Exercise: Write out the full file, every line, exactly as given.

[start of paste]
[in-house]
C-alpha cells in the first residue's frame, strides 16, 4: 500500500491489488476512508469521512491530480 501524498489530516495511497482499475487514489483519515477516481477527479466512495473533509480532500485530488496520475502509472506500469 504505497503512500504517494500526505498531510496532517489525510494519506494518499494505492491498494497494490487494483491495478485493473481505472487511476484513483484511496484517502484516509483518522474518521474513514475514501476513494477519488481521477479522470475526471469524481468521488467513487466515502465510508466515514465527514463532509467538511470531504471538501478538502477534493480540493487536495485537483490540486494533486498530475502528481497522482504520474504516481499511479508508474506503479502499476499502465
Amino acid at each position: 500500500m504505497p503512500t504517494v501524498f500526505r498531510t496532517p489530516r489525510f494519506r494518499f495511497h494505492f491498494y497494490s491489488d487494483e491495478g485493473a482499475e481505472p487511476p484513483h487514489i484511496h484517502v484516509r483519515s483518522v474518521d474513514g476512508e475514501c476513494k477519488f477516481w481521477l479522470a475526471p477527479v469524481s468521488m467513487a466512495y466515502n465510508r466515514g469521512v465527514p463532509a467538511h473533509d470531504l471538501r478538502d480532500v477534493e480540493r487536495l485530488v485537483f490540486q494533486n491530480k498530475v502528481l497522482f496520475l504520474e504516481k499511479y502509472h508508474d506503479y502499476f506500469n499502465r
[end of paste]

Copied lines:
[in-house]
C-alpha cells in the first residue's frame, strides 16, 4: 500500500491489488476512508469521512491530480 501524498489530516495511497482499475487514489483519515477516481477527479466512495473533509480532500485530488496520475502509472506500469 504505497503512500504517494500526505498531510496532517489525510494519506494518499494505492491498494497494490487494483491495478485493473481505472487511476484513483484511496484517502484516509483518522474518521474513514475514501476513494477519488481521477479522470475526471469524481468521488467513487466515502465510508466515514465527514463532509467538511470531504471538501478538502477534493480540493487536495485537483490540486494533486498530475502528481497522482504520474504516481499511479508508474506503479502499476499502465
Amino acid at each position: 500500500m504505497p503512500t504517494v501524498f500526505r498531510t496532517p489530516r489525510f494519506r494518499f495511497h494505492f491498494y497494490s491489488d487494483e491495478g485493473a482499475e481505472p487511476p484513483h487514489i484511496h484517502v484516509r483519515s483518522v474518521d474513514g476512508e475514501c476513494k477519488f477516481w481521477l479522470a475526471p477527479v469524481s468521488m467513487a466512495y466515502n465510508r466515514g469521512v465527514p463532509a467538511h473533509d470531504l471538501r478538502d480532500v477534493e480540493r487536495l485530488v485537483f490540486q494533486n491530480k498530475v502528481l497522482f496520475l504520474e504516481k499511479y502509472h508508474d506503479y502499476f506500469n499502465r